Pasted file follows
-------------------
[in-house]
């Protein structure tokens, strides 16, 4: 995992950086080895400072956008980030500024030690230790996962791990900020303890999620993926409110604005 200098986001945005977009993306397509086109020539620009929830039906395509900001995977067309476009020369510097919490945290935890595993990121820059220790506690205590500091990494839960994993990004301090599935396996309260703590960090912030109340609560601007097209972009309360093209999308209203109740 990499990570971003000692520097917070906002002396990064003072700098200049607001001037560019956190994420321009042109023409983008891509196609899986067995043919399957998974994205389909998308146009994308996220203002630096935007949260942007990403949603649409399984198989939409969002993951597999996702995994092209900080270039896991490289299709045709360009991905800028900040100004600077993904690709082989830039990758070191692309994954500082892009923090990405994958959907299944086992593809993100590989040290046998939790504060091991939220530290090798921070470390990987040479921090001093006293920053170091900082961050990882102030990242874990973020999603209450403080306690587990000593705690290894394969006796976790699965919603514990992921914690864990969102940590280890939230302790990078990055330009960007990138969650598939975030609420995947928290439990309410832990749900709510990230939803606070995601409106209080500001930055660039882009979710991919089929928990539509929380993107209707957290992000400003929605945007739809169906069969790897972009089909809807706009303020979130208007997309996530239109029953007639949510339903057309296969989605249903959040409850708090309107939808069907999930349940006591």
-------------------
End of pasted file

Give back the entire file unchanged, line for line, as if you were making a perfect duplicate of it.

[in-house]
């Protein structure tokens, strides 16, 4: 995992950086080895400072956008980030500024030690230790996962791990900020303890999620993926409110604005 200098986001945005977009993306397509086109020539620009929830039906395509900001995977067309476009020369510097919490945290935890595993990121820059220790506690205590500091990494839960994993990004301090599935396996309260703590960090912030109340609560601007097209972009309360093209999308209203109740 990499990570971003000692520097917070906002002396990064003072700098200049607001001037560019956190994420321009042109023409983008891509196609899986067995043919399957998974994205389909998308146009994308996220203002630096935007949260942007990403949603649409399984198989939409969002993951597999996702995994092209900080270039896991490289299709045709360009991905800028900040100004600077993904690709082989830039990758070191692309994954500082892009923090990405994958959907299944086992593809993100590989040290046998939790504060091991939220530290090798921070470390990987040479921090001093006293920053170091900082961050990882102030990242874990973020999603209450403080306690587990000593705690290894394969006796976790699965919603514990992921914690864990969102940590280890939230302790990078990055330009960007990138969650598939975030609420995947928290439990309410832990749900709510990230939803606070995601409106209080500001930055660039882009979710991919089929928990539509929380993107209707957290992000400003929605945007739809169906069969790897972009089909809807706009303020979130208007997309996530239109029953007639949510339903057309296969989605249903959040409850708090309107939808069907999930349940006591």